Ashley Richardson organized the most young people in the OYU network for 2018 election day. She provides guidance and supervision for the young adult organizers of the Greenville CAT. As a volunteer during the last quarter of the 2018 election cycle, she partnered the Greenville CAT with municipal leaders and other voter engagement efforts like the Southern Women’s Rural Initiative and Black Voters Matter.
The result was more than 100 new Opportunity Youth United members, more than 75 new voters registered, and a GOTV effort driving voters to their polling places. This included a 91-year-old African American resident of a senior facility for whom it was her very first time ever voting. She involved high school students, offered registration at a booth at a 10,000-attendee blues festival, and participated in a civic engagement forum. She was previously a data manager and office administrator for MACE YouthBuild.
Ashley Richardson pictured above with Mississippi State Representative John Hines, Jr.
Dillon Bernard is a New York City-based digital communications strategist passionate about amplifying youth voices through social media and multimedia storytelling.
Dillon is currently the Communications Director at Future Coalition, where he leads social media strategy efforts across the national network of youth-led organizations and initiatives, including the US Climate Strike campaign.
Dillon is also the Youth Engagement Strategist at The Forum for Youth Investment’s SparkAction, a youth advocacy platform focused on engaging young people to take action on the stories and topics areas they care about.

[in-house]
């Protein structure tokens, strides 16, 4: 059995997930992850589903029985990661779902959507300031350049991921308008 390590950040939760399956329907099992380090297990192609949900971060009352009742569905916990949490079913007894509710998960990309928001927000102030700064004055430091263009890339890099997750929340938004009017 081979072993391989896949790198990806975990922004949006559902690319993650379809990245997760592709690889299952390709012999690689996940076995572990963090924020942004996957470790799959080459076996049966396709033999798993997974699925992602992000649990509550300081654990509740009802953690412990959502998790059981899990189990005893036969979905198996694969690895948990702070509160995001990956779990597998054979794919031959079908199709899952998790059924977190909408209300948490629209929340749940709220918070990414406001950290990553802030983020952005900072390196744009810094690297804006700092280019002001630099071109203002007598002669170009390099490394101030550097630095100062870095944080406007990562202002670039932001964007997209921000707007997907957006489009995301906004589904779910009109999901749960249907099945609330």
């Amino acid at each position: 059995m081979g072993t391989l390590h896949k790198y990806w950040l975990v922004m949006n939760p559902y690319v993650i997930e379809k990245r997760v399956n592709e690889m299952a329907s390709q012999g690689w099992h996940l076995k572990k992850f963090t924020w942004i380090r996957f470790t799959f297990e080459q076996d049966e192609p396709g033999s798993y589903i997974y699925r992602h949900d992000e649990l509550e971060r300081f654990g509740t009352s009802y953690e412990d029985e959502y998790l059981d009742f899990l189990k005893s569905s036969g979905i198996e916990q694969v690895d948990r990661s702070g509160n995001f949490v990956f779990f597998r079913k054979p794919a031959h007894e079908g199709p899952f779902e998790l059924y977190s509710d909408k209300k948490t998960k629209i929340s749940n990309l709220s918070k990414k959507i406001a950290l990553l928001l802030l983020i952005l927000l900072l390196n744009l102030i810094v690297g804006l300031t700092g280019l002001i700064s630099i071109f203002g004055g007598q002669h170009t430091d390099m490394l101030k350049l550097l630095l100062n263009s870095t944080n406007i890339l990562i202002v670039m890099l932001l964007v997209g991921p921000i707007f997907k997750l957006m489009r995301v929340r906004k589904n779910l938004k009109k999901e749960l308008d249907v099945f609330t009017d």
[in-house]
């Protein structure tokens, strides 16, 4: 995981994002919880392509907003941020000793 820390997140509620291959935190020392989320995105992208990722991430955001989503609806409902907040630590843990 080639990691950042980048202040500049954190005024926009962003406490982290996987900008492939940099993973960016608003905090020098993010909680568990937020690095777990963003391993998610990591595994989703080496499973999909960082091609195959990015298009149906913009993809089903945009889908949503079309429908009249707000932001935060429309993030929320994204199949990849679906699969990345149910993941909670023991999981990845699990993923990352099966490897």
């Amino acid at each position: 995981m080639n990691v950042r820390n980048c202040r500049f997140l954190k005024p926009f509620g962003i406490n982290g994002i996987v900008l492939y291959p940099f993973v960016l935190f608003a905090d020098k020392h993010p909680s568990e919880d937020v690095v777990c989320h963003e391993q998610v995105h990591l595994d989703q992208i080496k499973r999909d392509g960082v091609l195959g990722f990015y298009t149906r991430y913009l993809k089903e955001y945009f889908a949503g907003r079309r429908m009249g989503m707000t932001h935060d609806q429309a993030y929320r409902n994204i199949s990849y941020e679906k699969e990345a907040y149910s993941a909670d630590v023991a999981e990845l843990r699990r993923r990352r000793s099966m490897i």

Carol Blackmon is the Mississippi Coordinator for Black Voters Matter Fund, a nonprofit whose goal is to increase power in our communities through effective voting that allows a community to determine its own destiny.
She is a Senior Consultant and Human Rights Coordinator for Southern Rural Black Women’s Initiative for Economic and Social Justice where she trains community leaders and their commissions on the Universal Declaration of Human Rights.
In 2017, Ms. Blackmon led a delegation of 30 rural black women to the United States Human Rights Network Conference to provide testimony related to Extreme poverty in the United States to the United Nations Special Rapporteur for his 2018 report. As Managing Consultant for the Deep South Delta Consortium, she successfully managed the submission of a non-commercial educational radio application to the Federal Communications Commission.
Partner organization Black Voters Matter Fund’s goal is to increase power in our communities. They believe that effective voting allows a community to determine its own destiny. Their Mississippi 2020 work plan includes:
- Host massive statewide texting campaign across Mississippi
- Provide resources in the form of mini grants for mobilization of voters to the polls, to register for ID’s, etc.
- Access with accessing the VAN system to help with canvassing and door knocking
- Establish Positive working relationship with youth in community and those youth groups and associations on HBCU’s campuses
- Build new allies and relationships
- Target areas of large Black populations Be vigilant in rural areas and small communities
- Select mostly Black towns and counties with pockets of black voters
Photos of opportunity youth in this proposal were taken by Project Director Jeffrey Thomas from 2011-2012 when he prepared and accompanied young leaders from rural and urban areas in the U.S. and Indian Country for their nonpartisan advocacy activities in Washing, DC and around the United States.
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The mission of Delta Foundation is to provide community and economic development activities for poor, mostly minority families, businesses and communities. This mission is undertaken to eliminate poverty within the Delta region.